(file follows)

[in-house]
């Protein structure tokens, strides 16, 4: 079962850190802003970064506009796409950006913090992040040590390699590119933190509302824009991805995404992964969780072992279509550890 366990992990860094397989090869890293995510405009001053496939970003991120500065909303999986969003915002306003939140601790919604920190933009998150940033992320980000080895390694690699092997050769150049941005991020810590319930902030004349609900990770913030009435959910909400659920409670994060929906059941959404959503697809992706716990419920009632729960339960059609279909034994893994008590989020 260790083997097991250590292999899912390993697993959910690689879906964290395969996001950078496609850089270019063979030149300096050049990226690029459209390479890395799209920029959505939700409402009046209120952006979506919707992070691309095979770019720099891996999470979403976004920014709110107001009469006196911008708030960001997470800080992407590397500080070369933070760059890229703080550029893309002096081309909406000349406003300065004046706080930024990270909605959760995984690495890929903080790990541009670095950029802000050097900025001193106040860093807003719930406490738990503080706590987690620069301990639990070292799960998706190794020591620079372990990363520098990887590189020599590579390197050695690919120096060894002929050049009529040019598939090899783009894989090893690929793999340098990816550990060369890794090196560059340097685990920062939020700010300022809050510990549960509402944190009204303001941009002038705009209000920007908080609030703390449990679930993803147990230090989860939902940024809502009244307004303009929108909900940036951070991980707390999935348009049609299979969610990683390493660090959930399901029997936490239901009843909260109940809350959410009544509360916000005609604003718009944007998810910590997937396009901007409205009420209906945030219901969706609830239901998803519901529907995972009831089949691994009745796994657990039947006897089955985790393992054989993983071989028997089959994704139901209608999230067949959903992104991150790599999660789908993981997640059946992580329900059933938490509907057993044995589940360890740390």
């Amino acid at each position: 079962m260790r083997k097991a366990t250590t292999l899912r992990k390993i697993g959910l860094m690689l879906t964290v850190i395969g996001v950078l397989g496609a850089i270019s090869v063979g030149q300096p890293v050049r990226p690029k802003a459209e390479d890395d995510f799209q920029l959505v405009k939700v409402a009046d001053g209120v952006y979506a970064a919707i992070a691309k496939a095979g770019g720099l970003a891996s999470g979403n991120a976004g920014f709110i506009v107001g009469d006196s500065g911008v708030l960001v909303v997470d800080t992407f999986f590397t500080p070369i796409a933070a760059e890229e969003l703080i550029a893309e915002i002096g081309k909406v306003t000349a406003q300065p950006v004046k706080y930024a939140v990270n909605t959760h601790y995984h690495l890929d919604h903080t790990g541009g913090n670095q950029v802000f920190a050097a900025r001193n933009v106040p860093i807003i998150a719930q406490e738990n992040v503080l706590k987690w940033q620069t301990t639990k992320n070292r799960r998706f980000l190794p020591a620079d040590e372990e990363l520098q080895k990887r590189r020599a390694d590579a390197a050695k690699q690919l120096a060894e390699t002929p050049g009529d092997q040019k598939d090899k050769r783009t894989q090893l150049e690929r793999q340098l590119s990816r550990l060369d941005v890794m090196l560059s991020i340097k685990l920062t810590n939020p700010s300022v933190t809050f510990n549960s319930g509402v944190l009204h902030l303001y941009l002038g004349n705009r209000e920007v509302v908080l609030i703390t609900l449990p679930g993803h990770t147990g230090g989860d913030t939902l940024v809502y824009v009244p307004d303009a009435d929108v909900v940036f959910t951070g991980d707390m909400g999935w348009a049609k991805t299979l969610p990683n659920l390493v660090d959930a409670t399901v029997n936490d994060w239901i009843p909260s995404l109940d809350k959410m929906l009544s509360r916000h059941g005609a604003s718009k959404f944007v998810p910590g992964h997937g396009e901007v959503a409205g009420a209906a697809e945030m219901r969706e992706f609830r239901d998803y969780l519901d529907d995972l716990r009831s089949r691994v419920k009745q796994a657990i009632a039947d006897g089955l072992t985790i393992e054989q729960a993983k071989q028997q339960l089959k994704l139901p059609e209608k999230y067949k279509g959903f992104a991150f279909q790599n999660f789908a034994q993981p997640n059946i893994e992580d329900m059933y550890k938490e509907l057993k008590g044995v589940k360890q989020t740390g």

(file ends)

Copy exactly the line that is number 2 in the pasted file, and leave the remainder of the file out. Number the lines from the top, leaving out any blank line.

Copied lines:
């Protein structure tokens, strides 16, 4: 079962850190802003970064506009796409950006913090992040040590390699590119933190509302824009991805995404992964969780072992279509550890 366990992990860094397989090869890293995510405009001053496939970003991120500065909303999986969003915002306003939140601790919604920190933009998150940033992320980000080895390694690699092997050769150049941005991020810590319930902030004349609900990770913030009435959910909400659920409670994060929906059941959404959503697809992706716990419920009632729960339960059609279909034994893994008590989020 260790083997097991250590292999899912390993697993959910690689879906964290395969996001950078496609850089270019063979030149300096050049990226690029459209390479890395799209920029959505939700409402009046209120952006979506919707992070691309095979770019720099891996999470979403976004920014709110107001009469006196911008708030960001997470800080992407590397500080070369933070760059890229703080550029893309002096081309909406000349406003300065004046706080930024990270909605959760995984690495890929903080790990541009670095950029802000050097900025001193106040860093807003719930406490738990503080706590987690620069301990639990070292799960998706190794020591620079372990990363520098990887590189020599590579390197050695690919120096060894002929050049009529040019598939090899783009894989090893690929793999340098990816550990060369890794090196560059340097685990920062939020700010300022809050510990549960509402944190009204303001941009002038705009209000920007908080609030703390449990679930993803147990230090989860939902940024809502009244307004303009929108909900940036951070991980707390999935348009049609299979969610990683390493660090959930399901029997936490239901009843909260109940809350959410009544509360916000005609604003718009944007998810910590997937396009901007409205009420209906945030219901969706609830239901998803519901529907995972009831089949691994009745796994657990039947006897089955985790393992054989993983071989028997089959994704139901209608999230067949959903992104991150790599999660789908993981997640059946992580329900059933938490509907057993044995589940360890740390």